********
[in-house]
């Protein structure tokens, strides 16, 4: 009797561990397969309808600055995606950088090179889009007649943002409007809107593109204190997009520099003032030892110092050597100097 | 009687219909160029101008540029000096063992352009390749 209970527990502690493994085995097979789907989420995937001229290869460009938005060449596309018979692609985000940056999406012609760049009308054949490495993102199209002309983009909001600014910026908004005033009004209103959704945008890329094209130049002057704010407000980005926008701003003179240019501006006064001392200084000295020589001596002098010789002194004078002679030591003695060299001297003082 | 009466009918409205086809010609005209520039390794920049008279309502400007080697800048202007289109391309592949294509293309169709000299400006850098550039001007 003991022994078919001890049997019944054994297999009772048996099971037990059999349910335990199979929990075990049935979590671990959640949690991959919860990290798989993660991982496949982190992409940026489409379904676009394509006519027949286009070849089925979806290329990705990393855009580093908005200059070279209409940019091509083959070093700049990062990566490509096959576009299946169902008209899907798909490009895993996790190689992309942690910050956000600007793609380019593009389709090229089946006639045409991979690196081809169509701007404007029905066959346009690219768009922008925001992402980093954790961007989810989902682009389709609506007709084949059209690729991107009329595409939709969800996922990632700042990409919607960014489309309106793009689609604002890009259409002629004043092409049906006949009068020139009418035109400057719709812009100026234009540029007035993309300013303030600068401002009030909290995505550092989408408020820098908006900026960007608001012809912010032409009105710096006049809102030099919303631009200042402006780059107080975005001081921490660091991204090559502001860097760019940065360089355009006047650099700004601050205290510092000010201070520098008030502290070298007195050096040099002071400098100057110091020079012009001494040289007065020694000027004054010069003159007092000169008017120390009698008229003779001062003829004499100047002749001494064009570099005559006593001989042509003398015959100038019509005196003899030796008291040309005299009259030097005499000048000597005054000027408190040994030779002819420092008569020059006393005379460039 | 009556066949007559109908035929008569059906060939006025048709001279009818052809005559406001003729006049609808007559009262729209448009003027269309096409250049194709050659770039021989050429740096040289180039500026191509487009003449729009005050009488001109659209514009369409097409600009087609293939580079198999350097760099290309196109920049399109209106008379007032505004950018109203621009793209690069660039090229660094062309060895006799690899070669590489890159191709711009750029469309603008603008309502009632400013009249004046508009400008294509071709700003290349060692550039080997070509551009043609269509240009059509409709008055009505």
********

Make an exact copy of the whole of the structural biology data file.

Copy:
[in-house]
């Protein structure tokens, strides 16, 4: 009797561990397969309808600055995606950088090179889009007649943002409007809107593109204190997009520099003032030892110092050597100097 | 009687219909160029101008540029000096063992352009390749 209970527990502690493994085995097979789907989420995937001229290869460009938005060449596309018979692609985000940056999406012609760049009308054949490495993102199209002309983009909001600014910026908004005033009004209103959704945008890329094209130049002057704010407000980005926008701003003179240019501006006064001392200084000295020589001596002098010789002194004078002679030591003695060299001297003082 | 009466009918409205086809010609005209520039390794920049008279309502400007080697800048202007289109391309592949294509293309169709000299400006850098550039001007 003991022994078919001890049997019944054994297999009772048996099971037990059999349910335990199979929990075990049935979590671990959640949690991959919860990290798989993660991982496949982190992409940026489409379904676009394509006519027949286009070849089925979806290329990705990393855009580093908005200059070279209409940019091509083959070093700049990062990566490509096959576009299946169902008209899907798909490009895993996790190689992309942690910050956000600007793609380019593009389709090229089946006639045409991979690196081809169509701007404007029905066959346009690219768009922008925001992402980093954790961007989810989902682009389709609506007709084949059209690729991107009329595409939709969800996922990632700042990409919607960014489309309106793009689609604002890009259409002629004043092409049906006949009068020139009418035109400057719709812009100026234009540029007035993309300013303030600068401002009030909290995505550092989408408020820098908006900026960007608001012809912010032409009105710096006049809102030099919303631009200042402006780059107080975005001081921490660091991204090559502001860097760019940065360089355009006047650099700004601050205290510092000010201070520098008030502290070298007195050096040099002071400098100057110091020079012009001494040289007065020694000027004054010069003159007092000169008017120390009698008229003779001062003829004499100047002749001494064009570099005559006593001989042509003398015959100038019509005196003899030796008291040309005299009259030097005499000048000597005054000027408190040994030779002819420092008569020059006393005379460039 | 009556066949007559109908035929008569059906060939006025048709001279009818052809005559406001003729006049609808007559009262729209448009003027269309096409250049194709050659770039021989050429740096040289180039500026191509487009003449729009005050009488001109659209514009369409097409600009087609293939580079198999350097760099290309196109920049399109209106008379007032505004950018109203621009793209690069660039090229660094062309060895006799690899070669590489890159191709711009750029469309603008603008309502009632400013009249004046508009400008294509071709700003290349060692550039080997070509551009043609269509240009059509409709008055009505």